I do knot know. I still do not know. Not asking a mom still one of my regrets 10 days later. Why was I afraid to open eyes and hearts on that beach? Why not just one? Has a distrust of human kind grown in my heart? Why do I believe strangers want to sit on the beach in oblivion more than they want to meet someone’s most basic of needs? What does it say about my character that I assume such things about others and I didn’t even ask one? Didn’t Jesus say that whatever you do for the least of these, you do for me? Was I only partially fulfilling this command rather than wholly by my unwillingness to ask on behalf of someone in need?

Husband and children returned, I explained what I had done, listed the needs, my uncertainty about the 2-year-old clothing. My husband supported the kids and I going back to the ship where we had more. Somewhat close, but not a quick trip. Tram, lines, security, and a long, hot pier.

A pile of clothes for Alfred, a men’s outfit for Jackson, a pile of fruit for Antonio, the very least we could do in lieu of clothes for his son. (I have notable regrets about not getting more on that ship. We should have come back all hands loaded, bags and bags overflowing. Again, some of this was mere lack of time to process it all.) Security noticed all that fruit at the bottom of the bag and made us drop it in a plastic bin before we deboarded. Almost in tears, knowing I would now return empty handed to Antonio, no clothes, no fruit, nothing, I obeyed. A woman standing by said “you never know if you’re doing the right thing, do you?” Little did she know. Even my daughter knew this was bad.

We headed straight for the market. The buffet had been served while we were gone, and my husband was sitting at the beach. I was feeling a tear between these two worlds, again. Wanting, needing to help these people, knowing there was much to be done, yet also cognizant of the fact I was on vacation, precious hours together as a family, now ticking away, only a couple hours before we had to be back on the ship.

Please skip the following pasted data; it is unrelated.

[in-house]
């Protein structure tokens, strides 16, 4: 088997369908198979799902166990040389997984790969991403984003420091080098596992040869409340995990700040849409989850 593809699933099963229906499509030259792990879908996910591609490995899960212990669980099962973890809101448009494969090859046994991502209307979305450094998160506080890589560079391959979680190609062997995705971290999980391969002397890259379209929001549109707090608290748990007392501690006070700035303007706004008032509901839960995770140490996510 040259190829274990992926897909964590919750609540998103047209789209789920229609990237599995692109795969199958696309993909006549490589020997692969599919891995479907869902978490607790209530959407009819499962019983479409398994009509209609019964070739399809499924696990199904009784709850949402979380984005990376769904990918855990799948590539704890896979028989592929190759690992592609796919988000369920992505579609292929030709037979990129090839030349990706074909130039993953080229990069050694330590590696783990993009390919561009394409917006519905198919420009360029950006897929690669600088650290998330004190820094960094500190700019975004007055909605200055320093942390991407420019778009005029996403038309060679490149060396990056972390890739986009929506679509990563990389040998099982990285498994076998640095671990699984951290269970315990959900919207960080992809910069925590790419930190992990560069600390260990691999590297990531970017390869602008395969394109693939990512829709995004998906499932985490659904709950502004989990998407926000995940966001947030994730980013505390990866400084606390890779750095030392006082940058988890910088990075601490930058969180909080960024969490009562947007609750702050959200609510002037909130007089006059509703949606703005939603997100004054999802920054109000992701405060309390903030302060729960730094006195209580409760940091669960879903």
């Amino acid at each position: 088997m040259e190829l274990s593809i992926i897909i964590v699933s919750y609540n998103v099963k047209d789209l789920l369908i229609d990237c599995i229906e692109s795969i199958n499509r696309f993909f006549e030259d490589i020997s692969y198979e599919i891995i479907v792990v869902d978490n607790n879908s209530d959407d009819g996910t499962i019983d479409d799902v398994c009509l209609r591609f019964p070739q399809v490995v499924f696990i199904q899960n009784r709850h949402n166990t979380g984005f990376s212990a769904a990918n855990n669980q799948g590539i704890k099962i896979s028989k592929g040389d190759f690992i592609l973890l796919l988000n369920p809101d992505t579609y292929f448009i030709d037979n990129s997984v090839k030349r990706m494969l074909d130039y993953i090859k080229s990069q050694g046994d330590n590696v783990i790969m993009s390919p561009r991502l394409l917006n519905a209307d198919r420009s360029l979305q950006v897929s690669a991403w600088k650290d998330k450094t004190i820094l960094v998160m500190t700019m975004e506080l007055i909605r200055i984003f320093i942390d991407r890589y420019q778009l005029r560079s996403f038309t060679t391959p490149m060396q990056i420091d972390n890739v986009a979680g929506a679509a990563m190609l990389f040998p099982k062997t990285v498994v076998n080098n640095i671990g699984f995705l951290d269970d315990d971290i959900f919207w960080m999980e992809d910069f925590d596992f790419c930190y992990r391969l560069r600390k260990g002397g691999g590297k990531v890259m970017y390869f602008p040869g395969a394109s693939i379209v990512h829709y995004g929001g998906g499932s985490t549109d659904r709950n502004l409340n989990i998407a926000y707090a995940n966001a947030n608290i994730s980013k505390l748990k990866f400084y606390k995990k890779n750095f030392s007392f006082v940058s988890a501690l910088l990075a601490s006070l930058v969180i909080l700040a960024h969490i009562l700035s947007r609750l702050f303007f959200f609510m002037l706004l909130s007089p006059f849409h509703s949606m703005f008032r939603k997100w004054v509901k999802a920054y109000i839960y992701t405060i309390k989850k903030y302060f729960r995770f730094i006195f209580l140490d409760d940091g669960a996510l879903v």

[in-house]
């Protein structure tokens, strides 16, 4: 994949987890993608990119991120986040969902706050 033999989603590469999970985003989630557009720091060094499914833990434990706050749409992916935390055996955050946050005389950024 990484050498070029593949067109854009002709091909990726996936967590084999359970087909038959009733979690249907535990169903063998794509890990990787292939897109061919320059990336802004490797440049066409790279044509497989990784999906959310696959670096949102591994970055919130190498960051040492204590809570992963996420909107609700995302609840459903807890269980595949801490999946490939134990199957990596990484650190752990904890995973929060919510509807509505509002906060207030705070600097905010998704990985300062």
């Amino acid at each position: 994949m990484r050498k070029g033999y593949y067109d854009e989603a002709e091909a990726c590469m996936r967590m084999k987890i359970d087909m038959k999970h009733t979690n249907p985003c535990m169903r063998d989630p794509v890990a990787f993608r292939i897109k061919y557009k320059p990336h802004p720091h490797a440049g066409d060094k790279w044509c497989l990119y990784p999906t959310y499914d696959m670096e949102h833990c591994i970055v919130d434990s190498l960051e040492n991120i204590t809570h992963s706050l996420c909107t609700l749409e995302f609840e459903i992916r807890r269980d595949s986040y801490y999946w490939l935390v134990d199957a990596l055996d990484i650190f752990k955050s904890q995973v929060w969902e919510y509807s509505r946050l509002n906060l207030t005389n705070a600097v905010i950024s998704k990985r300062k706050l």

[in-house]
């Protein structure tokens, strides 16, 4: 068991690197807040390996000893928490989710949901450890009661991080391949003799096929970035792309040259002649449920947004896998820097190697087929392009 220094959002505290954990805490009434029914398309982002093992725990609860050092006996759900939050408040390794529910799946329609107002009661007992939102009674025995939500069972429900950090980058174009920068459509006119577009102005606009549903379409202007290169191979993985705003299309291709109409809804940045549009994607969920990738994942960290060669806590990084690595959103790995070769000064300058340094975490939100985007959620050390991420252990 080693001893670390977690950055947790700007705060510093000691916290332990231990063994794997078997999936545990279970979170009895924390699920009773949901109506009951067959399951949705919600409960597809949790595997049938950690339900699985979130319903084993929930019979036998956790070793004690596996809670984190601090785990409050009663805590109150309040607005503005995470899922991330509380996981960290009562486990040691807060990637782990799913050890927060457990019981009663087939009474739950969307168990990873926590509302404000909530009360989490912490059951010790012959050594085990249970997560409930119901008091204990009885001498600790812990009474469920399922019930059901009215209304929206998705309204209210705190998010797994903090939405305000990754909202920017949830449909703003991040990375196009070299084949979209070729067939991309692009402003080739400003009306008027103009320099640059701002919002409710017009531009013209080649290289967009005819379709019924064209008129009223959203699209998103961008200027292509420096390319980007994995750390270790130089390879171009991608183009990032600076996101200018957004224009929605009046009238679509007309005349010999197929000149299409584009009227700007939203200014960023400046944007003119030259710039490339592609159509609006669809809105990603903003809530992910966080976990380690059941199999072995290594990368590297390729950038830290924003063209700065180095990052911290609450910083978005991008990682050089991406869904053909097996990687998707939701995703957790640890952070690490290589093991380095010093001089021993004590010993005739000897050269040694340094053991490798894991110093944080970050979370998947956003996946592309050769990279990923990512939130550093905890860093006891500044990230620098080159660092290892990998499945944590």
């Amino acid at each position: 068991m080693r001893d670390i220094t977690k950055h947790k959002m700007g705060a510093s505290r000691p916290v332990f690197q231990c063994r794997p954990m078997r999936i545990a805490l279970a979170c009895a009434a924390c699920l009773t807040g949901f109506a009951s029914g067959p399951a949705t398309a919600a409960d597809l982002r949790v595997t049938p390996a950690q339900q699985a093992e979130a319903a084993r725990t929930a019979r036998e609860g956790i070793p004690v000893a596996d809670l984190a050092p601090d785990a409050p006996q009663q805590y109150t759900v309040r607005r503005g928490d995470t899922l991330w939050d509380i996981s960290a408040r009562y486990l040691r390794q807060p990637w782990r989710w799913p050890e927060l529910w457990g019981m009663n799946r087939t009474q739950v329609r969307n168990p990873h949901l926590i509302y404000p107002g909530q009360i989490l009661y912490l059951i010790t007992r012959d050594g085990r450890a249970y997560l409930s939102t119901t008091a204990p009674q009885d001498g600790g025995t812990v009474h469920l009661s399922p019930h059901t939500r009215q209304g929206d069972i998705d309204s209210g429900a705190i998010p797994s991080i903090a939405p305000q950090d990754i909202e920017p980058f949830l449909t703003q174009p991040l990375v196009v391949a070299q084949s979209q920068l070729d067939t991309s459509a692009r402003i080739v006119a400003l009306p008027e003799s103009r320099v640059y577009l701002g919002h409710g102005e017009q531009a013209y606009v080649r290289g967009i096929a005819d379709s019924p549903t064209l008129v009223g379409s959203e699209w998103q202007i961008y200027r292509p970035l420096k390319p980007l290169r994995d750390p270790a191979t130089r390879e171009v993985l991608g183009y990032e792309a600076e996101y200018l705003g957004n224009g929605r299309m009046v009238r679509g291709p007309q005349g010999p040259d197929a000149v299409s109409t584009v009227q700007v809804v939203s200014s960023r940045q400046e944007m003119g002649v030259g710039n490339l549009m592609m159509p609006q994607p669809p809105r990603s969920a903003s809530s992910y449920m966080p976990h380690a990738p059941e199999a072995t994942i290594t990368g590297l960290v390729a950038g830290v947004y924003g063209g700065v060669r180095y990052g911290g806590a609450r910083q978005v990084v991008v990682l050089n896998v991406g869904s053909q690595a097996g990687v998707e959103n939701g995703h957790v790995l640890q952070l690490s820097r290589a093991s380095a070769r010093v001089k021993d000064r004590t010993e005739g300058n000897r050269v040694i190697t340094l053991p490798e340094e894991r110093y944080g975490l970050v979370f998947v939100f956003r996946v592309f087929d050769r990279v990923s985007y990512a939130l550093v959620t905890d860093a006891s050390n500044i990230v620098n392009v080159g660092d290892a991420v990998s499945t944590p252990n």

We approached. They swarmed immediately. I don’t even know how many, just swarms. So much, so fast, so overwhelming, so difficult to process it all. Alfred, Antonio, Jackson, Max, Reno and all the others were there. Alfred pulled me aside to his booth. I gave him the bag of kids clothes, he smiled, seemed satisfied.

Then Reno was there – I had seen him twice now, he told  me his name and then said “remember me,” but I became keenly aware  at that moment that “remember me” meant something much different to Reno than me. I remembered Reno, I noticed him and would remember him beyond this place, but he wanted me to remember him because he needed to be seen, he needed something and needed that to be remembered, wholly acknowledged, tended to, acted on. I hadn’t brought anything for Reno. All I could do was give him the shirt I brought for Jackson. After all, something would be better than nothing. I gave it to him, apologizing that’s all I had. He took and said “God bless you.”

Then Antonio – oh Antonio. “You remember me, I need clothes for my son.” I explained we had no clothes small enough and we tried to bring a lot of fruit for him, but security wouldn’t let us bring it off the ship. “I’m so sorry,” I said.

I felt so disregarding to Antonio’s unmet needs when I was pulled away by Jackson. He wanted to know what I had for him. Shirt to Reno, now all I had was a pair of shorts. They looked big for Jackson. I asked if he had a belt, he did. It will work.